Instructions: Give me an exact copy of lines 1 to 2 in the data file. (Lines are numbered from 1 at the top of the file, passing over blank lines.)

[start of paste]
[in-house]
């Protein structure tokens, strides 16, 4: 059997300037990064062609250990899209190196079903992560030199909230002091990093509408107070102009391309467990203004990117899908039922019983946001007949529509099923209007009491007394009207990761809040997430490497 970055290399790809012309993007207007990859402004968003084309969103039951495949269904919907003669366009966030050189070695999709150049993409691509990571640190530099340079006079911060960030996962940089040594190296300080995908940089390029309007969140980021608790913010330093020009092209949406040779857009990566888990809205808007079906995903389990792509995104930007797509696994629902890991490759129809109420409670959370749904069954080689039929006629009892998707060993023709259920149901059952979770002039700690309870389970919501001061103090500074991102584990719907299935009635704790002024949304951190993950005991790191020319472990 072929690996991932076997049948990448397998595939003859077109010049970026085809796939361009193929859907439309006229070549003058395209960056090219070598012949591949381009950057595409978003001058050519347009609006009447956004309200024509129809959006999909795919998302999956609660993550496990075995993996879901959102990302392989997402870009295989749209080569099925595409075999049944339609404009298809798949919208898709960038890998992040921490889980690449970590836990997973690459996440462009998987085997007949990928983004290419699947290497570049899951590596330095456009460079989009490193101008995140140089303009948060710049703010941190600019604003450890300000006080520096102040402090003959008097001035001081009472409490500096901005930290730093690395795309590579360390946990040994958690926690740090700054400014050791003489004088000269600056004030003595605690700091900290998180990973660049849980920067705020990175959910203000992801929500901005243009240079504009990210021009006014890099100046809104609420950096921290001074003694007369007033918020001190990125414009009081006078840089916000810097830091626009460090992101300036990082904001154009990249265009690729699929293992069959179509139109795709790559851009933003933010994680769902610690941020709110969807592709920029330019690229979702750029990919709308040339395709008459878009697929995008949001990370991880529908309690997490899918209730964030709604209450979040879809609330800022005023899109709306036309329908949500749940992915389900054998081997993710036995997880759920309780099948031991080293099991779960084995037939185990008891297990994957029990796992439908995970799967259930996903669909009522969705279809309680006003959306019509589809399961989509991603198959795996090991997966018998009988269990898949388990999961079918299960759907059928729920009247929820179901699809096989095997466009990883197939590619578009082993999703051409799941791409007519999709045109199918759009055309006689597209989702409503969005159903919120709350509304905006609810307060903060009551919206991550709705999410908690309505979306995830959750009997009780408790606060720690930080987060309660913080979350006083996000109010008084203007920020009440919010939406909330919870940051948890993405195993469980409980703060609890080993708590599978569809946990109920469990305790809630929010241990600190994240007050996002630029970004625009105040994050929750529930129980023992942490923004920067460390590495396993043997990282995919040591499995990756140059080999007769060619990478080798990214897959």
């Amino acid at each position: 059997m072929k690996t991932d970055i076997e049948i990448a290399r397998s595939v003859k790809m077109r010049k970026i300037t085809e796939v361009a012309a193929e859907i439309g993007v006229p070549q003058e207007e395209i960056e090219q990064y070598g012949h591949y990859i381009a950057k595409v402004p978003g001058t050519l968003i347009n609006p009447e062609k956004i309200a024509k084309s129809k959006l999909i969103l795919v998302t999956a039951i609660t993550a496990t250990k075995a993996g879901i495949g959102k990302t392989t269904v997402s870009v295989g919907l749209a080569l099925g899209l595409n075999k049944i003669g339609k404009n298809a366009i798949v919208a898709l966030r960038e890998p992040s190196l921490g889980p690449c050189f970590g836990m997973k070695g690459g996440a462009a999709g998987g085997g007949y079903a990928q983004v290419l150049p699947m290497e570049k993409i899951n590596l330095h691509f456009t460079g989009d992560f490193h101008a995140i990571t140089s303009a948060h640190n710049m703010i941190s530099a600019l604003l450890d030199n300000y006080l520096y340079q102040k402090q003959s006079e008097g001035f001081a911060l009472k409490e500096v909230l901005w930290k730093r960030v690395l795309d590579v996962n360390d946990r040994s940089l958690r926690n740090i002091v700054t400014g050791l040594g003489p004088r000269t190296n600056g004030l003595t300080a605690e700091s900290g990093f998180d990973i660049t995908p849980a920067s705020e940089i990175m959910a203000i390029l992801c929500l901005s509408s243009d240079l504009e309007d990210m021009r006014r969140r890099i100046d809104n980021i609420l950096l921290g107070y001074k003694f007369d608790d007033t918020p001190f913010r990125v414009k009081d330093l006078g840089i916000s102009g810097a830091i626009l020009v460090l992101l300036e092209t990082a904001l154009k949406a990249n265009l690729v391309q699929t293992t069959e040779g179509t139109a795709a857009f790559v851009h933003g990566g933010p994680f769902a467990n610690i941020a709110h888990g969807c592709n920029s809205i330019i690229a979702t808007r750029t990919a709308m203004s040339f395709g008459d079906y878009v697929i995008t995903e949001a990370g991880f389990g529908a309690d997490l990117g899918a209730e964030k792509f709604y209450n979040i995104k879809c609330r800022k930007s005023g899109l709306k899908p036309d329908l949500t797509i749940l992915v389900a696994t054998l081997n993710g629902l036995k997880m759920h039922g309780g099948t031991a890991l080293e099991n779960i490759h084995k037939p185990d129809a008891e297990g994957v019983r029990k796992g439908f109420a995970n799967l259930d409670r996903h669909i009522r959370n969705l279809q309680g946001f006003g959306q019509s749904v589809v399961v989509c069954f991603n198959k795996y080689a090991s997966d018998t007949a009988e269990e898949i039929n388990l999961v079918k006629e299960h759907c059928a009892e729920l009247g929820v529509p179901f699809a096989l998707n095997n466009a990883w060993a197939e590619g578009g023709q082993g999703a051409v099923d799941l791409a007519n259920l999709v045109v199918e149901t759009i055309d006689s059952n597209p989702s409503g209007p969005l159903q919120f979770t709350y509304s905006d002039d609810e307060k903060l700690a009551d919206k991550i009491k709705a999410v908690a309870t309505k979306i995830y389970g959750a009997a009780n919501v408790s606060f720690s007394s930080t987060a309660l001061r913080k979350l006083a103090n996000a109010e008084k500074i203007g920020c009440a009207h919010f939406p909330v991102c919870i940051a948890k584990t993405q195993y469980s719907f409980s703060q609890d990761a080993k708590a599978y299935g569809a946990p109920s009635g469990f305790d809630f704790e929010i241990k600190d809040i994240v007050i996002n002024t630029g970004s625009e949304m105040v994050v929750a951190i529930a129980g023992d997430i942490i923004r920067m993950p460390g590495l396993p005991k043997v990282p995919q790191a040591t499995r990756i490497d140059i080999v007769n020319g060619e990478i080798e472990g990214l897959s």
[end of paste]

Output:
[in-house]
């Protein structure tokens, strides 16, 4: 059997300037990064062609250990899209190196079903992560030199909230002091990093509408107070102009391309467990203004990117899908039922019983946001007949529509099923209007009491007394009207990761809040997430490497 970055290399790809012309993007207007990859402004968003084309969103039951495949269904919907003669366009966030050189070695999709150049993409691509990571640190530099340079006079911060960030996962940089040594190296300080995908940089390029309007969140980021608790913010330093020009092209949406040779857009990566888990809205808007079906995903389990792509995104930007797509696994629902890991490759129809109420409670959370749904069954080689039929006629009892998707060993023709259920149901059952979770002039700690309870389970919501001061103090500074991102584990719907299935009635704790002024949304951190993950005991790191020319472990 072929690996991932076997049948990448397998595939003859077109010049970026085809796939361009193929859907439309006229070549003058395209960056090219070598012949591949381009950057595409978003001058050519347009609006009447956004309200024509129809959006999909795919998302999956609660993550496990075995993996879901959102990302392989997402870009295989749209080569099925595409075999049944339609404009298809798949919208898709960038890998992040921490889980690449970590836990997973690459996440462009998987085997007949990928983004290419699947290497570049899951590596330095456009460079989009490193101008995140140089303009948060710049703010941190600019604003450890300000006080520096102040402090003959008097001035001081009472409490500096901005930290730093690395795309590579360390946990040994958690926690740090700054400014050791003489004088000269600056004030003595605690700091900290998180990973660049849980920067705020990175959910203000992801929500901005243009240079504009990210021009006014890099100046809104609420950096921290001074003694007369007033918020001190990125414009009081006078840089916000810097830091626009460090992101300036990082904001154009990249265009690729699929293992069959179509139109795709790559851009933003933010994680769902610690941020709110969807592709920029330019690229979702750029990919709308040339395709008459878009697929995008949001990370991880529908309690997490899918209730964030709604209450979040879809609330800022005023899109709306036309329908949500749940992915389900054998081997993710036995997880759920309780099948031991080293099991779960084995037939185990008891297990994957029990796992439908995970799967259930996903669909009522969705279809309680006003959306019509589809399961989509991603198959795996090991997966018998009988269990898949388990999961079918299960759907059928729920009247929820179901699809096989095997466009990883197939590619578009082993999703051409799941791409007519999709045109199918759009055309006689597209989702409503969005159903919120709350509304905006609810307060903060009551919206991550709705999410908690309505979306995830959750009997009780408790606060720690930080987060309660913080979350006083996000109010008084203007920020009440919010939406909330919870940051948890993405195993469980409980703060609890080993708590599978569809946990109920469990305790809630929010241990600190994240007050996002630029970004625009105040994050929750529930129980023992942490923004920067460390590495396993043997990282995919040591499995990756140059080999007769060619990478080798990214897959």